18. ^ Maev Kennedy (2 October 2013). "Roman skulls found during Crossrail dig in London may be Boudicca victims". The Guardian. Retrieved 24 February 2016.
  19. ^ Muir, Hazel (21 October 1995). "Boudicca rampaged through the streets of south London". New Scientist Ltd. Retrieved 31 October 2020.
  20. ^ Hingley & Unwin 2004, p. 180
  21. ^ "Cornelius Tacitus, The Annals, Book XIV, chapter 33". Retrieved 3 February 2018.
  22. ^ Henshall, K. (2008). Folly and Fortune in Early British History: From Caesar to the Normans. Springer. p. 55. ISBN 978-0230583795.
  23. ^ a b Tacitus, Annals 14.34
  24. ^ a b c d e Tacitus, Annals 14.37
  25. ^ Tacitus, Annals 14.32
  26. ^ Florus, Epitome of Roman History 1.38; Julius Caesar, Commentarii de Bello Gallico 1.51
  27. ^ Tacitus, Annals
  28. ^ Cassius Dio (Roman History 9-11) gives Suetonius a quite different speech.
  29. ^ Tacitus, Annals 14.36
  30. ^ Townend, G. B. (1964). "Some Rhetorical Battle-Pictures in Dio". Hermes. 92 (4): 479–80.
  31. ^ Goldsworthy, Adrian Keith (2016). Pax Romana : war, peace, and conquest in the Roman world. New Haven. ISBN 978-0-300-17882-1. OCLC 941874968.
  32. ^ Cassius Dio, Roman History 62.12.6
  33. ^ Goucher, Candice (24 January 2022). Women Who Changed the World: Their Lives, Challenges, and Accomplishments through History [4 volumes]. ABC-CLIO. p. 206. ISBN 978-1-4408-6825-2.
  34. ^ Live, North Wales (2 May 2004). "Bring Boudicca back to Wales". North Wales Live. Retrieved 5 August 2022.
  35. ^ Vandrei, Martha (2018). Queen Boudica and Historical Culture in Britain.
  36. ^ Greenwood, Douglas (15 July 1999). "Historical Notes: Boadicea's bones under Platform 10". The Independent. Retrieved 2 October 2022.
  37. ^ Suetonius, Nero 18, 39–40
  38. ^ Tacitus, Annals 38–39
  39. ^ Tacitus, Histories, 3.45
  40. ^ "Bodicea Queen of the Iceni". Retrieved 9 January 2019.
  41. ^ "BBC – History – Boudicca". Retrieved 17 April 2017.
  42. ^ Kevin K. Carroll (1979). "The Date of Boudicca's Revolt". Britannia. 10: 197–202. doi:10.2307/526056. JSTOR 526056.
  43. ^ Sheppard Frere (1987). Britannia: A History of Roman Britain. p. 73.
  44. ^ "Boudica and Clifton... the final battle of the Celtic Revolt of AD60". Clifton-upon-Dunsmore Local History Group. Archived from the original on 4 February 2007. Retrieved 2 October 2019.
  45. ^ Fuentes, Nicholas (1983). "Boudicca Revisited". London Archaeologist. 4 (12): 311–317.
  46. ^ Antiquarian B. H. Cowper speculates that the name Ambresbury Banks derives from the legendary Ambrosius Aurelianus, a fifth-century hero, and thus impossible to link with the fate of Boudica: Cowper, Benjamin Harris (1876). "Ancient Earthworks in Epping Forest". The Archaeological Journal. 33: 246–248.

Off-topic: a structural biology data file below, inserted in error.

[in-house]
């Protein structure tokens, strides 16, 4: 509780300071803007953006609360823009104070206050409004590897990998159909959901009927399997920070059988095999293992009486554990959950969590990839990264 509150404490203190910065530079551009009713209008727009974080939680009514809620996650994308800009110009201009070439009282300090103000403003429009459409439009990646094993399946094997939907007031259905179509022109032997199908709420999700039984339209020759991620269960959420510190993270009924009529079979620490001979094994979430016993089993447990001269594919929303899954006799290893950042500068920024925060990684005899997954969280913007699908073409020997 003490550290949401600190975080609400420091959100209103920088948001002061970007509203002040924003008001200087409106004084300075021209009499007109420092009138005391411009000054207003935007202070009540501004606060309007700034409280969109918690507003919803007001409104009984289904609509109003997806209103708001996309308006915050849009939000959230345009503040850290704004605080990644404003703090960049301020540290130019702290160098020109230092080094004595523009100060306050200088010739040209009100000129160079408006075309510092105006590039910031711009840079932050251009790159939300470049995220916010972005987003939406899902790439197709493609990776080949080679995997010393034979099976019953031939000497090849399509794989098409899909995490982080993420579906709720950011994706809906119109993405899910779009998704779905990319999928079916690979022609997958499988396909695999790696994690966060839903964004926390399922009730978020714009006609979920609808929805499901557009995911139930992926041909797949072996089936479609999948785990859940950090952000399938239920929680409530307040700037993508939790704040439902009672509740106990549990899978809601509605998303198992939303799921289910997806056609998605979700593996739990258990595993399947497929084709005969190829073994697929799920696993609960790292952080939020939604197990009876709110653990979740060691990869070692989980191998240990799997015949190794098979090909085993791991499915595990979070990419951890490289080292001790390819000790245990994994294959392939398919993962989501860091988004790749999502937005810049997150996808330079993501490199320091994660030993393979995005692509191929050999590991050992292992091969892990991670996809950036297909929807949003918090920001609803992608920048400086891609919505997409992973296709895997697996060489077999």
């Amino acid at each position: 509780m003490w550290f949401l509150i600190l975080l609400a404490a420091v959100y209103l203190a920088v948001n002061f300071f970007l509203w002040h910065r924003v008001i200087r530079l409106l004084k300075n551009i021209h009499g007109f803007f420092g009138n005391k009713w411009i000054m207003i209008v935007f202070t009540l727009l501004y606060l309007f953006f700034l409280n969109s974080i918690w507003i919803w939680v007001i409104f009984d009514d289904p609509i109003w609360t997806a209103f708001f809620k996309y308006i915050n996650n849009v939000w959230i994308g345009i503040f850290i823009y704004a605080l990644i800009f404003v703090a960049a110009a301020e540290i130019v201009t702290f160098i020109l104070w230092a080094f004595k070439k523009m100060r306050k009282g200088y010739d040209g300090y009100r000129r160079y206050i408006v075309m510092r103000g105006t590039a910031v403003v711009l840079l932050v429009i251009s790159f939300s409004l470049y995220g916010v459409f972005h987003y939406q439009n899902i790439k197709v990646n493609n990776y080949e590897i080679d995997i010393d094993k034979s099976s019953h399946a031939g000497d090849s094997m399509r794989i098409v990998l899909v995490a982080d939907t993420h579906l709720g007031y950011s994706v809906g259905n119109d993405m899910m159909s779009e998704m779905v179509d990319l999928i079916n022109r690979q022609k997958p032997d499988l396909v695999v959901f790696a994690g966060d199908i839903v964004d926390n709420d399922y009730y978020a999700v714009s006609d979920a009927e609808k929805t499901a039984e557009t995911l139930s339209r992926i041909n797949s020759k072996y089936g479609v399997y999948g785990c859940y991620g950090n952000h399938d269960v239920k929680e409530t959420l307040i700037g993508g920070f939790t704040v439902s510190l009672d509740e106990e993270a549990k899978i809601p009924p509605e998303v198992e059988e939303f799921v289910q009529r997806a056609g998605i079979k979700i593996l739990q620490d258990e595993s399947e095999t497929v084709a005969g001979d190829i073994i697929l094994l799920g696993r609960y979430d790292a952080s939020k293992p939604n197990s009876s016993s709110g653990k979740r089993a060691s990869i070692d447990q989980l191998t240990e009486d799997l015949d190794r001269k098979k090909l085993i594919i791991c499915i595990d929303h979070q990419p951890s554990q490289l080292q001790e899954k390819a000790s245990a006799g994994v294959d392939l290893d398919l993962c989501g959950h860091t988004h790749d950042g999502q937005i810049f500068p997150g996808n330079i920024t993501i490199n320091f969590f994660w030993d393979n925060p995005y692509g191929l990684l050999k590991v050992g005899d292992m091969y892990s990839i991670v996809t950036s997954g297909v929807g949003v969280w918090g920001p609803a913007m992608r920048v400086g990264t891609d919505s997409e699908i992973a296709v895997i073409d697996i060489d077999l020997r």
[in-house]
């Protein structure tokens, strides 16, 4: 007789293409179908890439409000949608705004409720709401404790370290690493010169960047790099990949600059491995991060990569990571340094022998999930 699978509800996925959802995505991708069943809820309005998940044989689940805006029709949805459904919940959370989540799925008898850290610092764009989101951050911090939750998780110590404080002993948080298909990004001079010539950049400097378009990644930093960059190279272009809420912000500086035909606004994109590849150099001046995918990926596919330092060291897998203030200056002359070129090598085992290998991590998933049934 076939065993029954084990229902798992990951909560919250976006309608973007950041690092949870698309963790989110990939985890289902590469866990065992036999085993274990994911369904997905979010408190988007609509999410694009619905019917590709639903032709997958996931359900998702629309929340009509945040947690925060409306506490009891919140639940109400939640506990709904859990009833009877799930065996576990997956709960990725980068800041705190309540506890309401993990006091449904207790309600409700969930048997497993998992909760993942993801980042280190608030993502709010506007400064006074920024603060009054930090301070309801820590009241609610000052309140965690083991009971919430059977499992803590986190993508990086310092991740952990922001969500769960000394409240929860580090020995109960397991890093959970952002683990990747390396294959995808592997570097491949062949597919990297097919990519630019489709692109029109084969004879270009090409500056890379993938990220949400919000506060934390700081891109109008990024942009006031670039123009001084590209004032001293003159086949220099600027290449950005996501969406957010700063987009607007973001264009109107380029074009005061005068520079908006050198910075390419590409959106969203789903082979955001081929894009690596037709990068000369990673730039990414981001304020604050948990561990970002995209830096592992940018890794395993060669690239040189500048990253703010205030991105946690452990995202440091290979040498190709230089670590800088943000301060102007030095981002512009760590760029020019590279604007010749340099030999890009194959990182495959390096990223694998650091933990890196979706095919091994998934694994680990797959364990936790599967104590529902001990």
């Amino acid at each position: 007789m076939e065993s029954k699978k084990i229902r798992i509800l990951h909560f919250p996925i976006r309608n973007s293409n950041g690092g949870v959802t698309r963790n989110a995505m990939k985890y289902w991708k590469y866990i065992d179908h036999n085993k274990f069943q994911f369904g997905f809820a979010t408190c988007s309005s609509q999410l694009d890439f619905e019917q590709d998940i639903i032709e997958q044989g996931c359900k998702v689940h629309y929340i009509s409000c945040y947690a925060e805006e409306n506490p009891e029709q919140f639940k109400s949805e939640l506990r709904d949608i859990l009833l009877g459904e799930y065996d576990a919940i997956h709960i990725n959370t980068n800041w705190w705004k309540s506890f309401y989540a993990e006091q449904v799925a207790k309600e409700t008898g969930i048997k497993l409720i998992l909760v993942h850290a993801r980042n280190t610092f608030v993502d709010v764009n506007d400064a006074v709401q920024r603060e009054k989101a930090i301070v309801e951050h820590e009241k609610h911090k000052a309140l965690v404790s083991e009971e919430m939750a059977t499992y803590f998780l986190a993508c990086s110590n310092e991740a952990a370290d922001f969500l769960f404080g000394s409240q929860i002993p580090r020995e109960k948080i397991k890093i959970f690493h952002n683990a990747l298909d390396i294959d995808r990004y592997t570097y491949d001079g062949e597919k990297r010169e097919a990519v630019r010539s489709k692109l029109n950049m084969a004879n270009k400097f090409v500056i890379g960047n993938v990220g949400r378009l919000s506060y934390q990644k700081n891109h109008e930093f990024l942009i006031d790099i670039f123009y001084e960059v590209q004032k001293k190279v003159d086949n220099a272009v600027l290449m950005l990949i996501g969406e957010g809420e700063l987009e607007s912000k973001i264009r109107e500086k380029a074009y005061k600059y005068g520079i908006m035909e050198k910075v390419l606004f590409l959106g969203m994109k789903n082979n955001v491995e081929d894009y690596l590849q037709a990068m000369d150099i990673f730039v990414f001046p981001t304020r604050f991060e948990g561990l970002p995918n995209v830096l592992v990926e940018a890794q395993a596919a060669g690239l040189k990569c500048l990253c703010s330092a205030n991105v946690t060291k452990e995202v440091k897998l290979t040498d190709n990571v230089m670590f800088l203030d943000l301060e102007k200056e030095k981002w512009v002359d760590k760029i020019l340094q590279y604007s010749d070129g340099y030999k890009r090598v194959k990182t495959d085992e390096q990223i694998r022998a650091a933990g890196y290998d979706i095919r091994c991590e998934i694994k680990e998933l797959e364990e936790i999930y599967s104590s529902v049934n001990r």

47. ^ "Is Boudicca buried in Birmingham?". BBC News Online. 25 May 2006. Retrieved 9 September 2006.
  48. ^ Hughes, Margaret (29 June 2013). On Boudica's trail: possible sites for Boudica's last battle. On Boudica's Trail. University of Warwick. p. 34.
  49. ^ British History Online, Paulerspury pp. 111–117, last paragraph.
  50. ^ Grahame Appleby (2009). "The Boudican Revolt: Countdown to Defeat". Hertfordshire Archaeology and History. 16: 57–66. Retrieved 24 February 2016.
  51. ^ John Pegg (2010). "Landscape Analysis and Appraisal of Church Stowe, Northamptonshire, as a Candidate Site for the Battle of Watling Street".
  52. ^ Walter Thornbury (1878). "Highbury, Upper Holloway and King's Cross". Old and New London: Volume 2. British History Online. pp. 273–279. Retrieved 11 November 2010.
  53. ^ Spence, Lewis (1937). Boadicea, warrior queen of the Britons. London: Robert Hale. pp. 249–251. OCLC 644856428.
  54. ^ Williams, Carolyn D. (2009). Boudica and Her Stories: Narrative Transformations of a Warrior Queen. University of Delaware Press. p. 48. ISBN 978-0-87413-079-9.
  55. ^ Williams, Carolyn D. (2009). Boudica and Her Stories: Narrative Transformations of a Warrior Queen. University of Delaware Press. p. 48. ISBN 978-0-87413-079-9.
  56. ^ Morgan, R. W. (24 June 2022). St. Paul in Britain. BoD – Books on Demand. ISBN 978-3-375-06741-0.
  57. ^ Parry, Edward (1851). Royal visits and progresses to Wales, and the border counties.
  58. ^ Vandrei, Martha (2018). Queen Boudica and Historical Culture in Britain.
  59. ^ Russell, Miles; Manley, Harry (2013). "A case of mistaken identity? Laser-scanning the bronze "Claudius" from near Saxmundham" (PDF). Journal of Roman Archaeology. 26 (26): 393–408. doi:10.1017/S1047759413000214. […]the balance of probability is that this provincial bronze statue of Rome’s fifth emperor was toppled and decapitated during the Boudiccan Revolt of 60/61